The term Ju Yan, not only highly inclusive in the academic sense but also rich in connotation, was widely used in literary and art studies, especially in the field of literary criticism and the appreciation and collection of works of calligraphy and painting. But scholars have not paid enough attention to Ju Yan except in the studies of painting and calligraphy and even worse, few interdisciplinary studies of this term can be found. The term Ju Yan originated in the Buddhist scriptures of the Tang Dynasty, and its earliest connotations were ″root″ and ″consciousness″. This connection point lies in the most basic function of the eye, that is, its function of identification. The term then became a pronoun for wise vision in religion. From the Tang to the Song dynasties, the literati-bureaucrats learned Buddhism, hence the transformation between Buddhism and Confucianism. Ju Yan had the functions of evaluation as well as identification, incorporating its religious connotation and literary and artistic meanings. On the one hand, Ju Yan was used both in literary and art criticism with different emphases. In literary criticism, the term was mainly used to comment on literary works as well as theories, while in calligraphy and painting criticism, it was often used for art appreciation and comments. Critics used it to discuss the style and taste of artistic works. The most famous critic was Li Dongyang, who formulated the relationship theory of Ju Yan and style, Ju Er and tone, which echoed his ″literary style theory″. The term functioned well both in literary theory and calligraphy and painting theory even though by different means. On the other hand, for the appreciation and collection of art works, ″recognition″was essential. In both literary and art theory, Ju Yan referred to evaluation and aesthetic appreciation, as was reflected in the following two aspects: First, outlining the basic methods of evaluation and of selecting and reading literary works; Second, identifying the authenticity of a piece of works and its style. However, with the spread and influence of different experiences and methods, some connoisseurs also became the leaders of the culture of the times, e.g. the so-called Ju Yan Men who enjoyed great honor and prestige. Ju Yan gradually developed a utilitarian function in art connoisseurship. In terms of the subject and object of art works, Ju Yan referred to its inherent Zen philosophy and the insight of evaluation, a clear mental state as well as superb aesthetic vision with which the subject evaluates the works. When applied to the object of creation, Ju Yan refers to the purpose of the work as well as its taste, style and form, authenticity and standard. The subject of creative work finally came back as a man with Ju Yan. Ju Yan was transferred from a Buddhist term to one of art evaluation and appreciation. It blended into poetry, calligraphy, painting and Zen, and spanned many academic realms such as literary criticism and the connoisseurship and collection of calligraphy and painting. It not only showed the traditional literati-connoisseurs' acknowledgement of traditional art and their progress, but also reflected the philosophical characteristics in the integration of literary and artistic criticism in ancient China. Ju Yan was an approach with which the Chinese people understood art and the world. They tried to perceive and understand time and space with their senses, even life. This approach was figurative and unitary. It not only shows the uniqueness of different art categories, but also the connection and inner unity among different academic realms.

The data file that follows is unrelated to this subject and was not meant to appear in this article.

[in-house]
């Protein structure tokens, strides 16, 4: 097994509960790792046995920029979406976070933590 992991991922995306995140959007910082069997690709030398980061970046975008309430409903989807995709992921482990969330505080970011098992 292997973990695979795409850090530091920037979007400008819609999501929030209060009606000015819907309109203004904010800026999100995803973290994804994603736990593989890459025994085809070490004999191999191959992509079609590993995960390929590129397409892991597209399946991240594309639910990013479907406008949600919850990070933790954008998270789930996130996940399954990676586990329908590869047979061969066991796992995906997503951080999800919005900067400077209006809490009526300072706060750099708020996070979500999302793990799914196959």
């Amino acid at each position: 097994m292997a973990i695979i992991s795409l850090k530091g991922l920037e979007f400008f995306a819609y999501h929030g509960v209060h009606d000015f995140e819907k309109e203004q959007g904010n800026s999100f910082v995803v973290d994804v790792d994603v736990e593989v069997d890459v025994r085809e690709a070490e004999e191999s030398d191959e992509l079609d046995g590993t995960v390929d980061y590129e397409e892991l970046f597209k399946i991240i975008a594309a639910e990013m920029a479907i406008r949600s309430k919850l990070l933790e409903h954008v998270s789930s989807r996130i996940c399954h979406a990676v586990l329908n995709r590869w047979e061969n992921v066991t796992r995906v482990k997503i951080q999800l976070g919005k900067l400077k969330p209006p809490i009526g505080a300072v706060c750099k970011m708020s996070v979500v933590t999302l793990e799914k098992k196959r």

孙敏强 谢文惠. 试论中国古代文论中的“具眼”说[J]. 浙江大学学报(人文社会科学版), 2020, 6(2): 46-.
Sun Minqiang Xie Wenhui. A Tentative Account of ″Ju Yan″ in Ancient Chinese Literary Theories. JOURNAL OF ZHEJIANG UNIVERSITY, 2020, 6(2): 46-.